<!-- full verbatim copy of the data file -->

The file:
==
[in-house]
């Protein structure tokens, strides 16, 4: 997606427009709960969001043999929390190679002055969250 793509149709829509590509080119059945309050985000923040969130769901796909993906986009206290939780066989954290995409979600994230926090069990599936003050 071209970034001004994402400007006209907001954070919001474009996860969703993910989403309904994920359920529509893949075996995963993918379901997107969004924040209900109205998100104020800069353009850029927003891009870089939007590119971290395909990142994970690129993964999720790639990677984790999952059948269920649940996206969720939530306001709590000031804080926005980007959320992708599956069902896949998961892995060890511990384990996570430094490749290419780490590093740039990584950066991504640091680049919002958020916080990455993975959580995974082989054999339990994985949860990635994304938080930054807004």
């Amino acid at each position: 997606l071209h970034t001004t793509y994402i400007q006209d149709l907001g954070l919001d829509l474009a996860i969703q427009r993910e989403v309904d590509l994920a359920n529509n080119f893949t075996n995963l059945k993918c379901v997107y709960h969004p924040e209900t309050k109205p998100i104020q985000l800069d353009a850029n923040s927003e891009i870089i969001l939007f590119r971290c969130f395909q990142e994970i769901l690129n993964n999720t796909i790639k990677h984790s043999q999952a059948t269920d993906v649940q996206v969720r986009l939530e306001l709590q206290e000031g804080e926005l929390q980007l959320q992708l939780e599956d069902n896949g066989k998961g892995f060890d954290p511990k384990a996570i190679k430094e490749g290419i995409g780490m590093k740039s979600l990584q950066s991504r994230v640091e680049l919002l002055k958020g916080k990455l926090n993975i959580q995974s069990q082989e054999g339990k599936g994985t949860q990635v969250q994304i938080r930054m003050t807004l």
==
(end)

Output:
[in-house]
């Protein structure tokens, strides 16, 4: 997606427009709960969001043999929390190679002055969250 793509149709829509590509080119059945309050985000923040969130769901796909993906986009206290939780066989954290995409979600994230926090069990599936003050 071209970034001004994402400007006209907001954070919001474009996860969703993910989403309904994920359920529509893949075996995963993918379901997107969004924040209900109205998100104020800069353009850029927003891009870089939007590119971290395909990142994970690129993964999720790639990677984790999952059948269920649940996206969720939530306001709590000031804080926005980007959320992708599956069902896949998961892995060890511990384990996570430094490749290419780490590093740039990584950066991504640091680049919002958020916080990455993975959580995974082989054999339990994985949860990635994304938080930054807004």
């Amino acid at each position: 997606l071209h970034t001004t793509y994402i400007q006209d149709l907001g954070l919001d829509l474009a996860i969703q427009r993910e989403v309904d590509l994920a359920n529509n080119f893949t075996n995963l059945k993918c379901v997107y709960h969004p924040e209900t309050k109205p998100i104020q985000l800069d353009a850029n923040s927003e891009i870089i969001l939007f590119r971290c969130f395909q990142e994970i769901l690129n993964n999720t796909i790639k990677h984790s043999q999952a059948t269920d993906v649940q996206v969720r986009l939530e306001l709590q206290e000031g804080e926005l929390q980007l959320q992708l939780e599956d069902n896949g066989k998961g892995f060890d954290p511990k384990a996570i190679k430094e490749g290419i995409g780490m590093k740039s979600l990584q950066s991504r994230v640091e680049l919002l002055k958020g916080k990455l926090n993975i959580q995974s069990q082989e054999g339990k599936g994985t949860q990635v969250q994304i938080r930054m003050t807004l």